Thursday, December 4, 2014

BOOK REVIEW: Dementia Beyond Disease

By Dr. G. Allen Power
Dementia Care has changed and is evolving. Unfortunately, we still follow the medical model, treating symptoms, rather than modifying our approach as those with dementia symptoms' abilities change. This author has proposed some thoughtful changed to the ways we manage the care of patients with these symptoms.

This is an excellent book. Groundbreaking ideas.

His previous book, Dementia Beyond Drugspaved the way for an enlightened way to manage treatment and care plans. Unfortunately, physicians tend to be slow to change. Drug-based interventions are failing, as family members refuse to institutionalize a loved one with dementia symptoms, and drug them into submission. Family member must be proactive, accompany loved ones, take notes, and visit long-term care (LTC) homes regularly on an irregular basis. Doctors who work for LTC are more concerned with efficiency, rather than individualized care plans, in my experiences. Widely accepted practices are being questioned by caregivers, family members, institutions (even the for-profits), and administrators. It is uneven, at best, however.

Non-pharmacological interventions

Our deficit based view of dementia has come to characterize people in terms of what they cannot do. Strategies fail to take into account their strengths, rather than harping on and bemoaning their weaknesses. This is a lesson I learned working with special needs students. Power cites a 'living death' for those in LTC, about 30 - 35% with dementia diagnoses receive antipsychotics. Devonand, et al, 2012, says drugs like risperidone are contraindicated. In fact, in my research this is something my late father was given, despite references to it having side effects for those with dementia. In my experience, nurses would phone the doctors, as for a drug, and it would be prescribed. Case closed.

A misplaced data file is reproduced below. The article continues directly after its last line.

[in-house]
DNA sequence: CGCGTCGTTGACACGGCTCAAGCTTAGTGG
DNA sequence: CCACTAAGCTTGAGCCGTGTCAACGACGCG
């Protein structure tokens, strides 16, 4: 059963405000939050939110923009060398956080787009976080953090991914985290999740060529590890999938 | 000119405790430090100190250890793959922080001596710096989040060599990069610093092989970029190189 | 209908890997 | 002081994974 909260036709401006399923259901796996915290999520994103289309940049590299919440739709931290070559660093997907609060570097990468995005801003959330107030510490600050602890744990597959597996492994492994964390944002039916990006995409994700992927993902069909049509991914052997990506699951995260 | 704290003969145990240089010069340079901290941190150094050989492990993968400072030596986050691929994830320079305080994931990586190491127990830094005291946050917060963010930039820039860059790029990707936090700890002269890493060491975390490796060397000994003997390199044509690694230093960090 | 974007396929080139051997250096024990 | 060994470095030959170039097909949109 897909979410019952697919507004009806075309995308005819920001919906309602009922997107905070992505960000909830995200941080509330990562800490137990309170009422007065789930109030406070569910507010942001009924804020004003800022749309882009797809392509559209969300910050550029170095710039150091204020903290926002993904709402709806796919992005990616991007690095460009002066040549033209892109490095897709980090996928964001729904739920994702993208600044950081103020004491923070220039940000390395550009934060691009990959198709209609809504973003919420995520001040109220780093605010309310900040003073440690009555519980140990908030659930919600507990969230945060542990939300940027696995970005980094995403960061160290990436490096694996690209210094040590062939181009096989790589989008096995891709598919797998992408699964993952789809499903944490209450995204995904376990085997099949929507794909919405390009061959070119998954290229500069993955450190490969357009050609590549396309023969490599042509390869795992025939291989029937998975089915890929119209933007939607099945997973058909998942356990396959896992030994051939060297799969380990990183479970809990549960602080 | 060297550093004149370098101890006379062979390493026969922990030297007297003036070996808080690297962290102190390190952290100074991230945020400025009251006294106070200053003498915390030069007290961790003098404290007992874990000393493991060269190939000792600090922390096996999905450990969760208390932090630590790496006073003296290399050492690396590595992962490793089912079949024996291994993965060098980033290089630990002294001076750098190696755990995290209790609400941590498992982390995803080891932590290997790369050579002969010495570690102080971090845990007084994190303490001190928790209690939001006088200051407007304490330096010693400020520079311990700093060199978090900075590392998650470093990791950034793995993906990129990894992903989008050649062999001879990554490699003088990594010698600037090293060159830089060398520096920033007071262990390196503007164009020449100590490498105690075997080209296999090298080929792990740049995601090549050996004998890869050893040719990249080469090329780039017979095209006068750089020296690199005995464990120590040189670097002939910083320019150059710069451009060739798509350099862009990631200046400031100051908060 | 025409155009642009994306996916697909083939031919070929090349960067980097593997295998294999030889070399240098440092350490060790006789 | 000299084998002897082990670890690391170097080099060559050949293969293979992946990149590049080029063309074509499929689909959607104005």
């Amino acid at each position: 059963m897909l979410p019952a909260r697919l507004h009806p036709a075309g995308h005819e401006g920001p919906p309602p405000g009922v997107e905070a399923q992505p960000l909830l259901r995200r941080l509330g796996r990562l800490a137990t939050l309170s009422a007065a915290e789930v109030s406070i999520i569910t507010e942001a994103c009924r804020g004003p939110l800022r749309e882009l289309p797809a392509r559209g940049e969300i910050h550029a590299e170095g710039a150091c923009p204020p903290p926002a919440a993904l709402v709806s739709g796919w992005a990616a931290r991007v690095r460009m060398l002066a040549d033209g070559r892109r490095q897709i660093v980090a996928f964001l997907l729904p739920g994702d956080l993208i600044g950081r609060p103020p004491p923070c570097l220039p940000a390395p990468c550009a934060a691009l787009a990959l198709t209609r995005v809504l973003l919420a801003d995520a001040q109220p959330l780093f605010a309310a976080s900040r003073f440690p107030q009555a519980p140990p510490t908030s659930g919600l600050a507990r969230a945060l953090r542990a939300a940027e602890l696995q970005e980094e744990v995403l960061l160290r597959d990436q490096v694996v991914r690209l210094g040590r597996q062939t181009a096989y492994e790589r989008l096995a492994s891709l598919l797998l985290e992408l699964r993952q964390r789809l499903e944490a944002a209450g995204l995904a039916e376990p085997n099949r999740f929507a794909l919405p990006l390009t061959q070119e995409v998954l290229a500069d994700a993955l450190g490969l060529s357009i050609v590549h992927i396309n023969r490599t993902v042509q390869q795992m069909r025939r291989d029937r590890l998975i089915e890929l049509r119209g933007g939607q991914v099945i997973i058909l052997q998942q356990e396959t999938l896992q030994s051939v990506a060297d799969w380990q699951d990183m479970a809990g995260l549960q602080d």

Power sees a new approach to treatment plans that see the patient as one with changing abilities, rather than a fatal disease. The biomedical view has blinded us to the joys of caring for those with dementia. The Changing Melody Conference, in Toronto is a shining beacon. It resulted in A Changing Melody Toolkit, through University of Waterloo's MAREP.

Well-being

There are seven domains of well-being cited by Power: identity, growth, autonomy, security, connectedness, meaning, and joy. What many housing conditions lack is a sense of personal worth, a sense of agency, social confidence, or hope. At least, these are the ones that make the news.

The cult of clock time, and tasks that drives most nursing home operations, is the long-term-care residence which revolves around clock time. A returned to the sanctity of lived time would be beneficial to remove some of the distress we see in long-term care. Sundowners syndrome also would be relaxed.

Sunrise or sunset - what are your rituals?